In December of 2009, I offered to buy him for $2,000. My wonderful advisor was not so wonderful and turned down my offer saying he was going to teach off of Bobby forever. Well, that didn't work out. As with a lot of horses that went through the Coby equine program, he didn't stay sound and he wasn't ridden regularly when he was sound. My friend rode him the most, but he was never integrated into the lesson program.

crazy magee.

In late November 2010, my friend gave me the heads up that a handful of now useless TBs were headed to auction. Bobby, the "forever" lesson horse, was on the list. This article caused an uproar because this article was a much more accurate description of what went down. I immediately called the director of the equine program and after a week of phone tag, I finally got in touch with her. She wanted $1,000 for Bobby, but knowing how much I was going to have to pay someone to ship him down to our new state of PA, I told her $600. On December 6th, Bobby joined the herd.

red, bobby, and storm.
He walked off the trailer completely crippled. He had one shoe missing--his foot shredded--and the other shoe barely hanging on. I pulled the loose shoe and Bobby tried going barefoot all the way through April 2011. He failed miserably at it.

coby's farrier: the start of bobby's horrendous feet.
(this is his foot the day he came off the trailer. he'd lost the shoe two days before.)
 In January 2011, I sold Storm and moved Red and Bobby to Laurel Ridge Farm after the owner of the pasture and barn I was leasing started stealing hay and grain. I started the blog around this time, but since most of you came in around 2012, I'll do a brief 2011 recap.

LRF allowed no turnout during winter--paddocks were locked. In summer, you had to turn your horse out yourself in one of the two tiny paddocks with no form of shelter. Hay was fed off a roundbale at 4am and 4pm. No extra hay was allowed despite the alloted amount not being nearly enough. Any extra hay that was fed was pulled out by the BO. The barn grain was a mostly-oats mill grain. Bobby and Red dropped a ton of weight so I started buying my own grain. After a lot more weight loss where I kept buying more grain and more supplements, I finally discovered that the BO wasn't feeding my horses their grain. I tried to turn a blind eye on this for a long time, but I finally decided I had to move barns.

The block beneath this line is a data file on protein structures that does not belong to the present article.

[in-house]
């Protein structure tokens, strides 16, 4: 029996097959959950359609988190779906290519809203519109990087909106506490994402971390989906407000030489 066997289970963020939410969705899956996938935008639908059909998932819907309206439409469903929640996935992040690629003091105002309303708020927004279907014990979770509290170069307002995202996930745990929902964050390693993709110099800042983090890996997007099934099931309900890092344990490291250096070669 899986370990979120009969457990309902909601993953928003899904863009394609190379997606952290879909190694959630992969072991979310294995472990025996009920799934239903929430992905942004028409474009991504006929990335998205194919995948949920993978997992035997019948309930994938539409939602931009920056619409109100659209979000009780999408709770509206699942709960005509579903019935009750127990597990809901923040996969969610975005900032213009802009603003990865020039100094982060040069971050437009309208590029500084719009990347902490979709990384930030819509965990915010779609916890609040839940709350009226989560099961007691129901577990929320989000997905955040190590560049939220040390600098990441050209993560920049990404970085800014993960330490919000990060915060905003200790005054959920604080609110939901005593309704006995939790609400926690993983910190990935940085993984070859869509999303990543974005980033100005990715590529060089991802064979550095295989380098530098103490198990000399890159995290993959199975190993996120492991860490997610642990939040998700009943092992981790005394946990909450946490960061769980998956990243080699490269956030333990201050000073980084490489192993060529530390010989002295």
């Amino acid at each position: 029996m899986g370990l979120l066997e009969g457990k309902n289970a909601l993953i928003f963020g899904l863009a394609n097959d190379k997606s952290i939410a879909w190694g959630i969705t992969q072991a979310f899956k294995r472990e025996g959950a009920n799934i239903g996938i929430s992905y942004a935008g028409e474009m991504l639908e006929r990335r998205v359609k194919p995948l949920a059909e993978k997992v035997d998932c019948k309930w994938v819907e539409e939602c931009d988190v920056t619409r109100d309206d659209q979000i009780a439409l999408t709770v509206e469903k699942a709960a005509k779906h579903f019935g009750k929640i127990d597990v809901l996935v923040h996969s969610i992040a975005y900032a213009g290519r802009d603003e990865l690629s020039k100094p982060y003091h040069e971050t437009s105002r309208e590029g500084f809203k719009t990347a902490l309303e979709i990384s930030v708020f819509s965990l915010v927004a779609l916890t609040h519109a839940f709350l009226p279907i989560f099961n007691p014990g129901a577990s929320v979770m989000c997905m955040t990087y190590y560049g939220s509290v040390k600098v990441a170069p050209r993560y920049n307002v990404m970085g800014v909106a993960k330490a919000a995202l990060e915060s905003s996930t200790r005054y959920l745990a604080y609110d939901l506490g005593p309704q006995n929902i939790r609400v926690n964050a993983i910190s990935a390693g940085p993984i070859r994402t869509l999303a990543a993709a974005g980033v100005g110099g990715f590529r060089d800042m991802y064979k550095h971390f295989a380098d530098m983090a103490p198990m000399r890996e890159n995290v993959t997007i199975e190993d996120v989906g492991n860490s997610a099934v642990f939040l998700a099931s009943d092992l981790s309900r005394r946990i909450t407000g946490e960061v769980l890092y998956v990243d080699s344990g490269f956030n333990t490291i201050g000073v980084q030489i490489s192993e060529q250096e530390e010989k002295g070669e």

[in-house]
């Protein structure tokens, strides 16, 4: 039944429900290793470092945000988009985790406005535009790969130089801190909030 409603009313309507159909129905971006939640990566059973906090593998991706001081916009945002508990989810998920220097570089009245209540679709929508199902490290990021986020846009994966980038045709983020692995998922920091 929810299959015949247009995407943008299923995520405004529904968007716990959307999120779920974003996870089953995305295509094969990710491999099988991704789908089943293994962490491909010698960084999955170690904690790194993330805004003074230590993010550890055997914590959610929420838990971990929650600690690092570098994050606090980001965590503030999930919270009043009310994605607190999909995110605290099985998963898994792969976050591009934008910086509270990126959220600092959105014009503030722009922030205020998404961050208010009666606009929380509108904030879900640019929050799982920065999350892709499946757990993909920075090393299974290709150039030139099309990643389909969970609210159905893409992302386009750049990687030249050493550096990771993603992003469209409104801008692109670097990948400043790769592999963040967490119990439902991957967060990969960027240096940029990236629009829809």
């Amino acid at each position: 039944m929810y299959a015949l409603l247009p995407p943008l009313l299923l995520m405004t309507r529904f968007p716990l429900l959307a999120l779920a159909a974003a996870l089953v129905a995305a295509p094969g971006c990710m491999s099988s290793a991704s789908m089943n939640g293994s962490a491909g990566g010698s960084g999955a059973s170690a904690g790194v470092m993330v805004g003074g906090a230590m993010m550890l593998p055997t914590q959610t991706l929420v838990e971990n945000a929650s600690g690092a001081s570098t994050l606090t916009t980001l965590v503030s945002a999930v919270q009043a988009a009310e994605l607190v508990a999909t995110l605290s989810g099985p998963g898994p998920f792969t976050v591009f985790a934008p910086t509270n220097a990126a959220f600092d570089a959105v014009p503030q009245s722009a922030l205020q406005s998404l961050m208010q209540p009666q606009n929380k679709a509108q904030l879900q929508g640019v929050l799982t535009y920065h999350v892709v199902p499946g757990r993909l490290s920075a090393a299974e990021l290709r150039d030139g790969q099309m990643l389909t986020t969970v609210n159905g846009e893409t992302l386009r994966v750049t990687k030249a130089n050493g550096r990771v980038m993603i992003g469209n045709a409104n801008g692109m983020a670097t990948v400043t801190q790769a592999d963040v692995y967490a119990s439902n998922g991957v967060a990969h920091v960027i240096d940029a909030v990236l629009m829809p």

I couldn't afford two horses anywhere else, so I made the tough choice to rehome Bobby. I listed him on the COTH giveaways and within a week, a wonderful CoTHer named Lillian agreed to take him home with her.

bobby and wendell.
Lillian rode him some and stuffed him full of groceries until he was downright fat. When Red died, she contacted me and offered him back, no strings attached.

porker.

From there, you've already read what happened!

10 comments:

  1. It's cool that you guys have been connected for so long. :) Quite a story.

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  2. That's such a cool story, it's great to know that you guys have found your way back to each other every time xx

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  3. How cool that you and Bobby have been together for so long. Awesome post :)

    Merry Christmas!

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  4. Thank you I enjoy reading about the two of you...As I have mentioned before I haven't been riding in a long time but I do love it.

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  5. I love that you've been involved for most of his life! Also, great to see a porky TB, its quite a feat!

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  6. That is an amazing story, thanks for sharing!

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  7. what a great background .. thanks for sharing!

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  8. Great post!! That's cool you've known Bobby for so long and were the first person to sit on him as well.

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  9. Such an interesting story of Serendipity and fate...so glad you shared it.

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If you can't say anything nice, fuck off.